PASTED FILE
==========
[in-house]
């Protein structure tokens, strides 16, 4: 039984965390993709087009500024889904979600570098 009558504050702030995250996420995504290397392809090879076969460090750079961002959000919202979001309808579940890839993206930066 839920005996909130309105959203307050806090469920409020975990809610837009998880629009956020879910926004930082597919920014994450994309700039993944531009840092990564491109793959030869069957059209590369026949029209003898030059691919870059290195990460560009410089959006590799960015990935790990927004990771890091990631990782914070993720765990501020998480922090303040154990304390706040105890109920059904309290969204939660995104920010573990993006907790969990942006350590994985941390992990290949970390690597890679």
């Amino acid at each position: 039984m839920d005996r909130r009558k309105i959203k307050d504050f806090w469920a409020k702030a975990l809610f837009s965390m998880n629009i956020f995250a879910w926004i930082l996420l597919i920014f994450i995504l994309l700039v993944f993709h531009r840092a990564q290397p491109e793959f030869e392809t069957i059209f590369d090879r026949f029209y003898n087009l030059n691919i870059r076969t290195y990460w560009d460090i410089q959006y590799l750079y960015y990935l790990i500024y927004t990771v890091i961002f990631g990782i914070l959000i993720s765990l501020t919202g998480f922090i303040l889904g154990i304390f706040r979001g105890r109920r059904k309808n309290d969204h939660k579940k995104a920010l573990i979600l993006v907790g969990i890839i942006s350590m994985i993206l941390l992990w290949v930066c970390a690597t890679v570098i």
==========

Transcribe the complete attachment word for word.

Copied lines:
[in-house]
């Protein structure tokens, strides 16, 4: 039984965390993709087009500024889904979600570098 009558504050702030995250996420995504290397392809090879076969460090750079961002959000919202979001309808579940890839993206930066 839920005996909130309105959203307050806090469920409020975990809610837009998880629009956020879910926004930082597919920014994450994309700039993944531009840092990564491109793959030869069957059209590369026949029209003898030059691919870059290195990460560009410089959006590799960015990935790990927004990771890091990631990782914070993720765990501020998480922090303040154990304390706040105890109920059904309290969204939660995104920010573990993006907790969990942006350590994985941390992990290949970390690597890679």
């Amino acid at each position: 039984m839920d005996r909130r009558k309105i959203k307050d504050f806090w469920a409020k702030a975990l809610f837009s965390m998880n629009i956020f995250a879910w926004i930082l996420l597919i920014f994450i995504l994309l700039v993944f993709h531009r840092a990564q290397p491109e793959f030869e392809t069957i059209f590369d090879r026949f029209y003898n087009l030059n691919i870059r076969t290195y990460w560009d460090i410089q959006y590799l750079y960015y990935l790990i500024y927004t990771v890091i961002f990631g990782i914070l959000i993720s765990l501020t919202g998480f922090i303040l889904g154990i304390f706040r979001g105890r109920r059904k309808n309290d969204h939660k579940k995104a920010l573990i979600l993006v907790g969990i890839i942006s350590m994985i993206l941390l992990w290949v930066c970390a690597t890679v570098i």